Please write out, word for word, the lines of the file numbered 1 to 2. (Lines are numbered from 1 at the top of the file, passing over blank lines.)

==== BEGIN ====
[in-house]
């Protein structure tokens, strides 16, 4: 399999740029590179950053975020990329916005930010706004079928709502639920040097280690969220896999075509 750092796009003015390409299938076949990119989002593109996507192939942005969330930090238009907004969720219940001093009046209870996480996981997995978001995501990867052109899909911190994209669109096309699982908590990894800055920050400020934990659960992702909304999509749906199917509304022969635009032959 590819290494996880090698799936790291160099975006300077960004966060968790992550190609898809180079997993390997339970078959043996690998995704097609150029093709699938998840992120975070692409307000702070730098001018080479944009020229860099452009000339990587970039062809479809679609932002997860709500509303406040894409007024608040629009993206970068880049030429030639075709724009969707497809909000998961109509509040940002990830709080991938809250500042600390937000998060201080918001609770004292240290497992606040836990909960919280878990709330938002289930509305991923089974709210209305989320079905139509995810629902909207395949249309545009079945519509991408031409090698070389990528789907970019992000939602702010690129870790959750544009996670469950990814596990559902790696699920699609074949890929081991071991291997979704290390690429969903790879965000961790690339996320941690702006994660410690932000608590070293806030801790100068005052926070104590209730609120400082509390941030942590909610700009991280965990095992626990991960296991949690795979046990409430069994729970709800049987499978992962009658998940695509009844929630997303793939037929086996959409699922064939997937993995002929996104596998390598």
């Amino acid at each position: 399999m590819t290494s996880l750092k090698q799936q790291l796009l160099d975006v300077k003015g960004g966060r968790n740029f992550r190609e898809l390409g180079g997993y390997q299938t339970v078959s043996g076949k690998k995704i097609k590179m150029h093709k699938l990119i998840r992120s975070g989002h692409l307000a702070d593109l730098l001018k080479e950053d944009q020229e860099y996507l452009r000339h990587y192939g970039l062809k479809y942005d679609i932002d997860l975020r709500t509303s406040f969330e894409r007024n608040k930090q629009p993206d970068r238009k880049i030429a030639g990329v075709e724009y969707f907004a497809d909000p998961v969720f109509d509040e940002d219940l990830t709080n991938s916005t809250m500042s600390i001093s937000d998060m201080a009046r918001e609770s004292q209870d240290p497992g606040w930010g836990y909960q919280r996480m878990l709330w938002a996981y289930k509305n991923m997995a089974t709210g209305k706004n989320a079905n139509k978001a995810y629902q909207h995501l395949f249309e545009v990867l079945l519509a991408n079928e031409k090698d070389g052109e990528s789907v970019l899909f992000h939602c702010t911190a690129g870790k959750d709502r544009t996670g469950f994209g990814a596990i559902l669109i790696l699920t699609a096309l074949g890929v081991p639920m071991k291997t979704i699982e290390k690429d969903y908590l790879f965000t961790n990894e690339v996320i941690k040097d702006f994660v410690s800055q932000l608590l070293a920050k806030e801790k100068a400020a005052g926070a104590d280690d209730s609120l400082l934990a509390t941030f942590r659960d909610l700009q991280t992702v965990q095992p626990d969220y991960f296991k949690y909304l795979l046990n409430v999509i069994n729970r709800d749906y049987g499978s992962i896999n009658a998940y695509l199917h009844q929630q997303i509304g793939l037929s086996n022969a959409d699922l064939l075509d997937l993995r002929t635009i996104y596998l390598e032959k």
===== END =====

[in-house]
């Protein structure tokens, strides 16, 4: 399999740029590179950053975020990329916005930010706004079928709502639920040097280690969220896999075509 750092796009003015390409299938076949990119989002593109996507192939942005969330930090238009907004969720219940001093009046209870996480996981997995978001995501990867052109899909911190994209669109096309699982908590990894800055920050400020934990659960992702909304999509749906199917509304022969635009032959 590819290494996880090698799936790291160099975006300077960004966060968790992550190609898809180079997993390997339970078959043996690998995704097609150029093709699938998840992120975070692409307000702070730098001018080479944009020229860099452009000339990587970039062809479809679609932002997860709500509303406040894409007024608040629009993206970068880049030429030639075709724009969707497809909000998961109509509040940002990830709080991938809250500042600390937000998060201080918001609770004292240290497992606040836990909960919280878990709330938002289930509305991923089974709210209305989320079905139509995810629902909207395949249309545009079945519509991408031409090698070389990528789907970019992000939602702010690129870790959750544009996670469950990814596990559902790696699920699609074949890929081991071991291997979704290390690429969903790879965000961790690339996320941690702006994660410690932000608590070293806030801790100068005052926070104590209730609120400082509390941030942590909610700009991280965990095992626990991960296991949690795979046990409430069994729970709800049987499978992962009658998940695509009844929630997303793939037929086996959409699922064939997937993995002929996104596998390598």